Special features of Rabbit

Rabbits are midway between ruminants and monogastric animals. They are called pseudo ruminant. They can convert cellulose into meat and can easily survive on kitchen scrap. They are coprophagous in nature they reinvest their faeces in the early hours of morning directly from their anus through lips. Thus replenish vitamins and cellulose content of feases.

They breed eight times in a year. Female may produce five to eight youngs which attain sexual maturity in four to six months. Life span of rabbit is about seven to eight years. Slaughter weight of rabbit is about 2 kg. which can be achieved in 12 to 15 weeks. Rabbits have got fast reproductive process and are able to remate within 24 hours of giving birth [kindling]. Their gestation period ranges to 31 days. They are prolific breeder.

The advantages of Rabbit farming

i) Rabbits are highly prolific in nature
ii) Consume a large amount of forages from diverse origins and so can be reared on small amounts of costly concentrates.
iii) They can be reared in the kitchen garden/backyard of farmer’s house
iv) Initial investment cost is low
v) Quick returns i.e. six months after the establishment of farm
vi) Income generation at quarterly interval makes the repayment easy.
Vii) Apart from providing wool rabbits also provides income from manure etc.
viii) Residual feed, together with rabbit manure is highly suitable for vermicompost which in turn provides excellent manure for fertilising the fields.

Different types of feeds suitable for feeding rabbits

S.No Category of feed Feed staffs



RoughagesDry Bulky feeds

Fresh Bulky feeds

i) Grasses

ii) Green cereal plants

iii) Legumes

iv) Roots

v) Green vegetables

vi) Other plants


i) Energy supplements

ii) Protein supplements

Hay made from grass or legume (Alfalfa)

Guniea grass, Napier grass

Maize, Sorghum

Alfalfa, Berseem

Turnips, radish, carrots, sweet potatoes, yams

Green leaves of cabbage, spinach, lettuce etc.

Banana leaves, various weeds, local grass

Maize, Sorghum, millets, barley

Soya flour, groundnut cake, cotton seed cake, meat, fish meal.

Feed requirements of rabbits (gms/day)

S.No. Particulars Concentrates Hay Greens+Veg/ Fruit garden waste
1 Breeding stock (on an average) 280 80 adlib
2 Weaners (7-12 weeks) 60 30 adlib
3 Growers (13-24 weeks) 90 30-40 adlib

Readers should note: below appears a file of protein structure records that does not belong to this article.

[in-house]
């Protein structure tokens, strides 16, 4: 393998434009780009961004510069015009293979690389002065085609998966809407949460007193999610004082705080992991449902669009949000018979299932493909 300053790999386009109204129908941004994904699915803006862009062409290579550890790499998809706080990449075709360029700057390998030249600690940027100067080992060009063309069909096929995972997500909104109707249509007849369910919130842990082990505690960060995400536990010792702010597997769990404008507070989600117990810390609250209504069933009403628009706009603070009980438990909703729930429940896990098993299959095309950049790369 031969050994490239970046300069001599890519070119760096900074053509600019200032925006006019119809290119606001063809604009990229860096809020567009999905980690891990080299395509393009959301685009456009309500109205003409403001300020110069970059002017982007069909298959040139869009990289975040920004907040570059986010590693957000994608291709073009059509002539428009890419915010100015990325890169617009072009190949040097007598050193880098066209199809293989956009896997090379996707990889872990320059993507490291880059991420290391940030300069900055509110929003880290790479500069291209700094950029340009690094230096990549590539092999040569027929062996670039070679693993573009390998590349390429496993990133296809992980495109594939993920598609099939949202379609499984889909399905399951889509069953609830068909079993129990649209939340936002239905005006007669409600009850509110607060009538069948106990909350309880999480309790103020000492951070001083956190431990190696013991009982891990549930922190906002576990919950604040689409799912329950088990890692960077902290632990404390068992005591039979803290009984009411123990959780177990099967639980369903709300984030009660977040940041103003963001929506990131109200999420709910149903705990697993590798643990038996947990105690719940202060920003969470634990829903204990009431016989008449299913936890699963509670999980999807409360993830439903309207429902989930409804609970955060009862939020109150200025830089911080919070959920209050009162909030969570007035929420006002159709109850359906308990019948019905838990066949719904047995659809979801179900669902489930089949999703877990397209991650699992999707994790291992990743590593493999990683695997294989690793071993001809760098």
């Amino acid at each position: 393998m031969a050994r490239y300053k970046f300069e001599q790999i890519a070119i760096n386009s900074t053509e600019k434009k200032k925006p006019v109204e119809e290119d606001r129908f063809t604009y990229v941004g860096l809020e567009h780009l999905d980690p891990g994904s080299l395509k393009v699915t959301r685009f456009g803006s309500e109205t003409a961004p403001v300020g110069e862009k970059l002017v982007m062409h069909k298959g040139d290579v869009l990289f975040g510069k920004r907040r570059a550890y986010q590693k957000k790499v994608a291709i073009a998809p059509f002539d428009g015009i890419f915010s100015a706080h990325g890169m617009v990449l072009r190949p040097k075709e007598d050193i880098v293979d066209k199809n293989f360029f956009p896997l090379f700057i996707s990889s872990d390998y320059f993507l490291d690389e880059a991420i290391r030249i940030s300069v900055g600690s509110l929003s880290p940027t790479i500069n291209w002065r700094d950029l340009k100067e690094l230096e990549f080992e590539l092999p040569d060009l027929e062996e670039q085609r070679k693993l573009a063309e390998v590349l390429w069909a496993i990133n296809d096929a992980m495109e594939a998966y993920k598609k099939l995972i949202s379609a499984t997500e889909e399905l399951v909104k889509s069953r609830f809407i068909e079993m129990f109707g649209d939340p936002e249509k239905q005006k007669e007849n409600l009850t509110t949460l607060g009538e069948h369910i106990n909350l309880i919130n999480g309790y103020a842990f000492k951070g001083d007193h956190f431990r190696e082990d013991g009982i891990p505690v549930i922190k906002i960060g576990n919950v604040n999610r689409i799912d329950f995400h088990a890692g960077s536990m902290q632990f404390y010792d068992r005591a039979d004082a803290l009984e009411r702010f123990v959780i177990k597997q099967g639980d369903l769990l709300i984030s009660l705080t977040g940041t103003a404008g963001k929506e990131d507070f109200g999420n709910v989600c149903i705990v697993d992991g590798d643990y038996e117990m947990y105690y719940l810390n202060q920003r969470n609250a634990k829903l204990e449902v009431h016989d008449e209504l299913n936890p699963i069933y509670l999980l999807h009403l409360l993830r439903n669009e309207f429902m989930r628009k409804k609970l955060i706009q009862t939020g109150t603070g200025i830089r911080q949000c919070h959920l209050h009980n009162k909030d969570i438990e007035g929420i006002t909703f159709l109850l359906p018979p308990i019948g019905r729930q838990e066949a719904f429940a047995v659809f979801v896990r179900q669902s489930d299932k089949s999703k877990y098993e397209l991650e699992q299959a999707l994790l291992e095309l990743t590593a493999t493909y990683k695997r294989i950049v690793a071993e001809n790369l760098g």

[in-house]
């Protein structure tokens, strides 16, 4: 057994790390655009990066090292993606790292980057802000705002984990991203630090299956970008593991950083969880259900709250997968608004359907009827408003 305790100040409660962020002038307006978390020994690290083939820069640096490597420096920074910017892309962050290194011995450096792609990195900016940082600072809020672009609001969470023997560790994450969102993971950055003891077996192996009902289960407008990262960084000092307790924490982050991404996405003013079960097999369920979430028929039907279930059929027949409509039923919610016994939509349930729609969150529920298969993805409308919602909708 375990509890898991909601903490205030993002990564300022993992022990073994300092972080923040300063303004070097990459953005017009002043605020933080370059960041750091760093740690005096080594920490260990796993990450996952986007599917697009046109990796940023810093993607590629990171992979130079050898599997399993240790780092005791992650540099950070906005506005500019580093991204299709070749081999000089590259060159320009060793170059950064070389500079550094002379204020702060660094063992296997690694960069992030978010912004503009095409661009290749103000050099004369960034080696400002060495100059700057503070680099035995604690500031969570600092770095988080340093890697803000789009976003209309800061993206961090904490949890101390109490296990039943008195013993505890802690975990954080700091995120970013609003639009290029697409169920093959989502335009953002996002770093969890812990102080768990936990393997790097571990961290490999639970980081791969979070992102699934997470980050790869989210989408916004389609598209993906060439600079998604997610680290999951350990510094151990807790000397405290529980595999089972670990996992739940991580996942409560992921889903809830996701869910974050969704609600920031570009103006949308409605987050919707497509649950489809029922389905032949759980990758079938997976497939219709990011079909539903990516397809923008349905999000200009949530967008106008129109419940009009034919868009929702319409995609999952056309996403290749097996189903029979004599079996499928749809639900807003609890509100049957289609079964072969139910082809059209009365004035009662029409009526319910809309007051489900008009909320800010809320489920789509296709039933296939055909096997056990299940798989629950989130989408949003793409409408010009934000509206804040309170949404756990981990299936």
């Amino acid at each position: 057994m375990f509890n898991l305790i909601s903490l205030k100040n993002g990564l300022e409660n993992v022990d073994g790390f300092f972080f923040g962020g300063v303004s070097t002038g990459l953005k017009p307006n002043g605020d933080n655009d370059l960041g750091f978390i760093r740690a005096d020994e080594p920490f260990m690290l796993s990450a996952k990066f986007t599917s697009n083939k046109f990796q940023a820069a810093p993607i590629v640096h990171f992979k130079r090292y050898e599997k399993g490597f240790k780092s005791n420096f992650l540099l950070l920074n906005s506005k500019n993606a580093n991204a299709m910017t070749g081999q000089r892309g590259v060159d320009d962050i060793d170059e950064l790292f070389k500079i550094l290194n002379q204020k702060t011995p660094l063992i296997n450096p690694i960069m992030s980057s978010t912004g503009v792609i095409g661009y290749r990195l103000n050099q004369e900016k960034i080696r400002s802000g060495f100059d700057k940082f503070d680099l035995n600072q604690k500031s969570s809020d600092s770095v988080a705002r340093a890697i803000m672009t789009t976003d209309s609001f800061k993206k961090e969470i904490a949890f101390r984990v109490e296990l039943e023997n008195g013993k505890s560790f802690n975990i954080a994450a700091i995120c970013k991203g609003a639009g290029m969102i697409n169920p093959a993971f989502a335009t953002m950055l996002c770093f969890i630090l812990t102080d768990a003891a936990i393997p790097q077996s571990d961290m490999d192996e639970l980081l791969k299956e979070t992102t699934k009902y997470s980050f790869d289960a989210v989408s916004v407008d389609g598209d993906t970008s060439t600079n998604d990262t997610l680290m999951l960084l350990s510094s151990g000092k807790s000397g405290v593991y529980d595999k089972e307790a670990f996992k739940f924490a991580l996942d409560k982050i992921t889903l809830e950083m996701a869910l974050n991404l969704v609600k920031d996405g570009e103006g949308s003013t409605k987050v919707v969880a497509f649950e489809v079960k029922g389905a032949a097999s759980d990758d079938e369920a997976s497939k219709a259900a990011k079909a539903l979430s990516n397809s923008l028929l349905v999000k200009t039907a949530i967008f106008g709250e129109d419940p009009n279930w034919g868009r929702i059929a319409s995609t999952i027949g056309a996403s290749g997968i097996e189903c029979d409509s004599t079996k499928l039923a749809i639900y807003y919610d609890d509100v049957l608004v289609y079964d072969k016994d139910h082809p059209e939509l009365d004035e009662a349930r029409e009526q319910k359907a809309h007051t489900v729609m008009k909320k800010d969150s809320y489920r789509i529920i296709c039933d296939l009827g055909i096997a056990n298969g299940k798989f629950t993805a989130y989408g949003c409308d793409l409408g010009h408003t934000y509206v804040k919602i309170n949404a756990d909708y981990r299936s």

4 Adult rabbits (above 24 weeks) 140 50-60 adlib

Common diseases of rabbits and their prevention and control

S.No. Name of the disease Important Symptoms Prevention and control measures
1. Coccidiosis Diarrhea, loss of appetite and dehydration. May cause death in 24-36 hours. (i) Coccidiostats like Sulphaquinoxaline + Sulphamerazine @ 0.02 to 0.10% in drinking water(ii) Strict Hygienic measures
2. Body mange (Ear canker) Intense prurity, scratching, scaling of the skin, loss of fur and animal becomes weak. (i) Application of ascabiol lotion(ii) Ivermectin injection 0.02 ml/kg body wt (S/C)

(ii) Strict hygienic measures

3. Enterits complex Subnormal temperature, crouched posture, roughned hair coat, gelatinous mucus with dry feaces and bloat. (i) No successful treatment(ii) Tetracycline in feed @ 100 gm/tonne feed

(iii) Adequate amount of fibre should be given.

4. Pasteurellosis(Snuffles) Discharges from nostrils, wiping of nose with paws, loss of appetite, high rise of temperature. (i) 400000 IU of pencillin and 0.5 g streptomycin given I/M
5. Shorehock Inflamed areas or sores on the under surface of hind paws, weakness and dehydration. (i) Sores should opened and antiseptic dressing should be applied. Provide soft bedding during treatment period
6. Hind quarter paralysis Sudden jerk, excitement, paralysis, loss of control over urination and defication. (i) Affected animals should be slaughtered.
7. Hairfball occlusion Wool get accumulated in stomach and blocks normal passage of food. (i) Treat the animal with mineral oil or neopeptin or fresh pineapple juice.
8. Wryneck Permanent turning of neck to one side, unable to eat, weakness. Affected animals should be slaughtered